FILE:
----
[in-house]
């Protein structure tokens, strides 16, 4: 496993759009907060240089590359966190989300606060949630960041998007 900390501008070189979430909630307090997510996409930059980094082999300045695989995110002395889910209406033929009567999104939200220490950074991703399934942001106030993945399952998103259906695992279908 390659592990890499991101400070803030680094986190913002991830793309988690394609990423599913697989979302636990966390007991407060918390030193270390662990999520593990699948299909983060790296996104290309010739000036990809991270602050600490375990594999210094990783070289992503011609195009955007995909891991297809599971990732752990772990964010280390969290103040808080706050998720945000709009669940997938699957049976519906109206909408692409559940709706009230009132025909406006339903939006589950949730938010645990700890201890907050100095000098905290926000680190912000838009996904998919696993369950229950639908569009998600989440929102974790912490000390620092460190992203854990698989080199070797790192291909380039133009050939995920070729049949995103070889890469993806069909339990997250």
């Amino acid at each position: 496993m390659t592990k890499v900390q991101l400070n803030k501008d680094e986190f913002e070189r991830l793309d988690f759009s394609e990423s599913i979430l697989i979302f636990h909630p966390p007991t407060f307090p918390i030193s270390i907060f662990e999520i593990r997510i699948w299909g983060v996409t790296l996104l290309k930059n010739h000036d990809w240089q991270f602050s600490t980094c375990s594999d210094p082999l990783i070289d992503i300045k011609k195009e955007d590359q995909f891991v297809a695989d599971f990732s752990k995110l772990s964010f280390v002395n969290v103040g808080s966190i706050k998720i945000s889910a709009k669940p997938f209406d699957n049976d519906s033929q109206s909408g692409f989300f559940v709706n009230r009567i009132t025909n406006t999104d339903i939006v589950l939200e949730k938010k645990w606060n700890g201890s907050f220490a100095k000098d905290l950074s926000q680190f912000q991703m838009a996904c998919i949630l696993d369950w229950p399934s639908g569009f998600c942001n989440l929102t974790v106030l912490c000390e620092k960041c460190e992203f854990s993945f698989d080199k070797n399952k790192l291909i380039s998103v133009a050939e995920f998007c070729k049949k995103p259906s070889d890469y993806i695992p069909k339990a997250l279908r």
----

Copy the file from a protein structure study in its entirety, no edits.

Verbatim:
[in-house]
């Protein structure tokens, strides 16, 4: 496993759009907060240089590359966190989300606060949630960041998007 900390501008070189979430909630307090997510996409930059980094082999300045695989995110002395889910209406033929009567999104939200220490950074991703399934942001106030993945399952998103259906695992279908 390659592990890499991101400070803030680094986190913002991830793309988690394609990423599913697989979302636990966390007991407060918390030193270390662990999520593990699948299909983060790296996104290309010739000036990809991270602050600490375990594999210094990783070289992503011609195009955007995909891991297809599971990732752990772990964010280390969290103040808080706050998720945000709009669940997938699957049976519906109206909408692409559940709706009230009132025909406006339903939006589950949730938010645990700890201890907050100095000098905290926000680190912000838009996904998919696993369950229950639908569009998600989440929102974790912490000390620092460190992203854990698989080199070797790192291909380039133009050939995920070729049949995103070889890469993806069909339990997250």
């Amino acid at each position: 496993m390659t592990k890499v900390q991101l400070n803030k501008d680094e986190f913002e070189r991830l793309d988690f759009s394609e990423s599913i979430l697989i979302f636990h909630p966390p007991t407060f307090p918390i030193s270390i907060f662990e999520i593990r997510i699948w299909g983060v996409t790296l996104l290309k930059n010739h000036d990809w240089q991270f602050s600490t980094c375990s594999d210094p082999l990783i070289d992503i300045k011609k195009e955007d590359q995909f891991v297809a695989d599971f990732s752990k995110l772990s964010f280390v002395n969290v103040g808080s966190i706050k998720i945000s889910a709009k669940p997938f209406d699957n049976d519906s033929q109206s909408g692409f989300f559940v709706n009230r009567i009132t025909n406006t999104d339903i939006v589950l939200e949730k938010k645990w606060n700890g201890s907050f220490a100095k000098d905290l950074s926000q680190f912000q991703m838009a996904c998919i949630l696993d369950w229950p399934s639908g569009f998600c942001n989440l929102t974790v106030l912490c000390e620092k960041c460190e992203f854990s993945f698989d080199k070797n399952k790192l291909i380039s998103v133009a050939e995920f998007c070729k049949k995103p259906s070889d890469y993806i695992p069909k339990a997250l279908r």